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Bulk superconductors: A roadmap to applications

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Progress in bulk materials has been somewhat overshadowed by the considerable effort required to produce practical long-length conductors. There has, however, been steady progress in both the materials science of bulk superconducting materials and the technologies required to use them effectively in engineering applications. In particular magnetised bulk superconductors are capable of acting as quasi-permanent magnets with the potential of providing magnetic fields of several tesla or greater from a small volume of material, they can act as magnetic shields and they can provide self-stabilised levitation. This Roadmap, based on a workshop which involved the participation of a wide range of academic and industrial participants [see doi:10.17863/CAM.586 for details of the workshop methodology], aims to explore some of the key potential domains of applications of bulk superconductors. Detailed technological roadmaps are presented for four key applications that were identified as providing both good market opportunity and feasibility and selected for further exploration during the workshop. These are: Portable Systems for Bulk Superconductivity, Portable, High-Field Magnet Systems for Medical Devices, Ultra-Light Superconducting Rotating Machines for Next-Generation Transport & Power Applications and Magnetic Shielding Applications for Electric Machines, Equipment and Other High-Field Devices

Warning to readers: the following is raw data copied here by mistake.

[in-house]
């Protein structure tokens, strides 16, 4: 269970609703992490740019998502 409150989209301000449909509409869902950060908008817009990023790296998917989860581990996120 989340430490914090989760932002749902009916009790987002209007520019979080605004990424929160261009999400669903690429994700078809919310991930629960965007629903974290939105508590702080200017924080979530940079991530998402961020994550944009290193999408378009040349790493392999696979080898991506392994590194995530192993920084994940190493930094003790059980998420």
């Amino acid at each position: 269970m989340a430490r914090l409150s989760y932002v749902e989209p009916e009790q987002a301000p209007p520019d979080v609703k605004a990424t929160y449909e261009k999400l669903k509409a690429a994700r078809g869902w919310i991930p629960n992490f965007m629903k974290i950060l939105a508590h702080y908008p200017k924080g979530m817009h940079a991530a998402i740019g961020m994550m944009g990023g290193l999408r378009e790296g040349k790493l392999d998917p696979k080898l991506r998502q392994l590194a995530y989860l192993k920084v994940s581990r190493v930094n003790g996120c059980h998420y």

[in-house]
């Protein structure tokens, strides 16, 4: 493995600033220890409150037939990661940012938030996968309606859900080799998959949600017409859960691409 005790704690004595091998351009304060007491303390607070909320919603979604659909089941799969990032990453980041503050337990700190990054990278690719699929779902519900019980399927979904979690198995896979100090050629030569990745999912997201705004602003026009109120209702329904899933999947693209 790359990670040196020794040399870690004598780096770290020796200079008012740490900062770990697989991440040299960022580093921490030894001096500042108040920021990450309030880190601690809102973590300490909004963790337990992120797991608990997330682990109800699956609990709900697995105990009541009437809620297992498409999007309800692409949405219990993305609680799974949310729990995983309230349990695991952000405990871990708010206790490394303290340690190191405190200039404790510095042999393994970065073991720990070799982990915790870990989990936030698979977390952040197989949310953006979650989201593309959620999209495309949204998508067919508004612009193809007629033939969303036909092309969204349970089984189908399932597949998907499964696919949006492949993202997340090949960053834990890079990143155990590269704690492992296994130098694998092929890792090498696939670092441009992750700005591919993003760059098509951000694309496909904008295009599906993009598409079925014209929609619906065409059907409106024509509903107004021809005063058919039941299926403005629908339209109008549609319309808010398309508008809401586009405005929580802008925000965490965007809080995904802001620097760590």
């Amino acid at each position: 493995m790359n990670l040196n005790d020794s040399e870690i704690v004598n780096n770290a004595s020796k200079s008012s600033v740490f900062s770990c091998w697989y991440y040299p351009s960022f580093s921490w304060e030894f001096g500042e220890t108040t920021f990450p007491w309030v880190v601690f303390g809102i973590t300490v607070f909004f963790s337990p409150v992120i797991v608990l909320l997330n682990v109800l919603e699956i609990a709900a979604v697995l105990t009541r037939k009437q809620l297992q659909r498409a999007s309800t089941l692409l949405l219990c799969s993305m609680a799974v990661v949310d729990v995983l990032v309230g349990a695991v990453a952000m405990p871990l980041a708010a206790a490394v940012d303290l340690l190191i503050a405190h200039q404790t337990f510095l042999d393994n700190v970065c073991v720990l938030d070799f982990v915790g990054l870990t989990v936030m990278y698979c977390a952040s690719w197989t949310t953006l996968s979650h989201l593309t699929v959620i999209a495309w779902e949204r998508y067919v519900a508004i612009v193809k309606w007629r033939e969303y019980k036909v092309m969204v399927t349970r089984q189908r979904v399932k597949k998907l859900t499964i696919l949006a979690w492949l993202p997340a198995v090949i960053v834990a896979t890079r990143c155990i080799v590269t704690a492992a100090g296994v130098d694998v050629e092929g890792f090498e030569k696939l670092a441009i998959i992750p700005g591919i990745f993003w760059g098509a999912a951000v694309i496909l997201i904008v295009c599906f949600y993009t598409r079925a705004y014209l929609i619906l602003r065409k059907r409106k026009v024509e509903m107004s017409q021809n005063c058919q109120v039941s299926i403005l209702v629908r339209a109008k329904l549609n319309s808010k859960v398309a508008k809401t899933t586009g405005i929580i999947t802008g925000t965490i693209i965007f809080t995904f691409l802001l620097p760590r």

superconductors, bulk, trapped field, REBCO, MgB2

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Superconductor Science and Technology

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IOP Publishing
EPSRC (EP/K503757/1)
Engineering and Physical Sciences Research Council (EP/P00962X/1)
The authors wish to express their sincere thanks to Dr Nicky Athanassopoulou, Ms Andi Jones and Dr Rob Phaal of Institute for Manufacturing Education and Consultancy Service Ltd for their excellent work in organising and facilitating the Road-Mapping exercise upon which this current work is based. The authors would also like to express their appreciation of the contribution made by the other participants at the workshop: Hari Babu Nadendla (Brunel University), Pavol Diko (Slovak Academy of Sciences), Tomas Hlasek (CAN Superconductors), John Hull (The Boeing Company), Lars Kuhn (evico), Mathias Noe (KIT), Jan Plechacek (CAN Superconductors), Yunhua Shi (University of Cambridge) and Frank Werfel (ATZ). The authors acknowledge financial support for the Road-Mapping exercise on which this work is based from the University of Cambridge EPSRC Impact Acceleration Account (EP/K503757/1).